9. Sometimes the possibilities for unknown quantities can be bracketed by known quantities. Most of the geothermal heat escaping the Earth is through slow conduction through rock, not generally subject to rapid fluctuations (mere 1000s of years) on a regional or global scale. (Depending on how deep hydrothermal circulations penetrate, that portion of heat transport may be locally quite variable, but it depends on some more steady supply of heat from below.) From the thermal conductivity and thermal gradients, a heat flux can be estimated. The average concentrations of major heat producing radioactive isotopes has been estimated in various rock types. Understanding of geophysics, geochemistry, plus data, yields an understanding of how those isotopes are likely distributed within the Earth; generally, they are concentrated in the crust (especially continental crust) relative to the mantle, and especially relative to the core. Mantle convection rates can be estimated from continental drift; there is also seismography and physics. Core convection (at least partly driven by latent heat of inner core growth, compositional variations formed by inner core growth, and cooling from above) is linked the the magnetic field. Possible long-term global cooling rates can be bracketed by evidence of past tectonic behavior and knowledge of heat sources (including tidal deformation). Etc, Etc, etc... PS while one point in space and time has only one measurable value of each of the electric field and the magnetic field, spatial variations can be analyzed mathematically (Fourier analysis) to find linearly superimposed components that have various wave vectors. Systems that resonant at different frequencies will detect different parts of the spectrum. Photons with different energies will be absorbed or emitted by associated energy transitions.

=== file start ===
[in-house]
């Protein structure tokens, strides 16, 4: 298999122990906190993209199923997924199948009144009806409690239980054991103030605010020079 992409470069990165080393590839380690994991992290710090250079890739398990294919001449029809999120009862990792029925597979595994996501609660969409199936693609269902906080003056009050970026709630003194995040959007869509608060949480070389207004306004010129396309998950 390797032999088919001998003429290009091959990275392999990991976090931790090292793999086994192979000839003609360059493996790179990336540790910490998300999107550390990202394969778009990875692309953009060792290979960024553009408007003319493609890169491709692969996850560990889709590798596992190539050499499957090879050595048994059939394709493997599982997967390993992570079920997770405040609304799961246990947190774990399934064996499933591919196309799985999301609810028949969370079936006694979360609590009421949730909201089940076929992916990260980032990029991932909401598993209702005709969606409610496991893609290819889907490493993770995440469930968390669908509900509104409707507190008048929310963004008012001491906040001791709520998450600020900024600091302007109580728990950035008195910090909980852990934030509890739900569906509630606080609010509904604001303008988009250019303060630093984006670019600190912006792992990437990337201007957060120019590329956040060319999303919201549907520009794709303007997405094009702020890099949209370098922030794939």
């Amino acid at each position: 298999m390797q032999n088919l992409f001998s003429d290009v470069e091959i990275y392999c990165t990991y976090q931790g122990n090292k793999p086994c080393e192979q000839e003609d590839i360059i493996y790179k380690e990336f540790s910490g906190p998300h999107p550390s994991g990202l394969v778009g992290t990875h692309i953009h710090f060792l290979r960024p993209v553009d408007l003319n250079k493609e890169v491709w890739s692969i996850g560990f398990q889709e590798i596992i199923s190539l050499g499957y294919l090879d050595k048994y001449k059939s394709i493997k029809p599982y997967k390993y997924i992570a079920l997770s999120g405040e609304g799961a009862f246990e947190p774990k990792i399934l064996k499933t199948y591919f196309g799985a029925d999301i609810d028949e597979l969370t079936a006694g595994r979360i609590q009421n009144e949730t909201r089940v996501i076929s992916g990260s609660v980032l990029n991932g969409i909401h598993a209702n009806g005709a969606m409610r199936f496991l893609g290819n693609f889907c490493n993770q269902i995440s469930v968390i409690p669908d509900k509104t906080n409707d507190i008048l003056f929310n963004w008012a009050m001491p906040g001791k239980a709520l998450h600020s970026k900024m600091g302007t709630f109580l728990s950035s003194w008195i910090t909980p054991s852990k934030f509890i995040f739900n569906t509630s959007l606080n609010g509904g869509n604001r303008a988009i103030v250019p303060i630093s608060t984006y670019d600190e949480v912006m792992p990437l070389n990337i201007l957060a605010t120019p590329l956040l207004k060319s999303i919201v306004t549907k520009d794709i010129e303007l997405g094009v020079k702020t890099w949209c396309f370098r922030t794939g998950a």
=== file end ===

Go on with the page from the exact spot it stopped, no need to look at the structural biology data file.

10. Patrick As we discussed in the Volcano thread, Continental Drift was considered a steady gradual process until quite recently. Not we know that it is not. The recent increase alone is proof of that (I won't rehash details here). I know that you do not accept the hypothesis of a tectonic driver of climate, this is understandable as it is an opposing hypothesis, but I think with a little more study it will prove to be important to understanding climate.
  11. I accept tectonic drivers of climate on the millions of years time scale via geographical changes (directly forcing climate changes, also shaping some aspects of the carbon cycle) and geologic CO2 emissions. (Obviously this can all affect biological evolution and that will have climatic effects as well.) (I also accept that climate can affect geology - an example is that dry conditions have something to do with the heights achieved by the Andes, though I forget the details (lack of erosion leading to less sediment fed into the subduction zone?)) I do not see any reason to expect changes in the geothermal heat flux itself to have a significant climateic impact on regional to global scales over most of geologic time.
  12. Patrick Re: "I do not see any reason to expect changes in the geothermal heat flux itself to have a significant climateic impact on regional to global scales over most of geologic time." See the maps I posted links to on page 14 here and the additional maps in the "Climate's changed before" thread. I'll try to explain in that thread.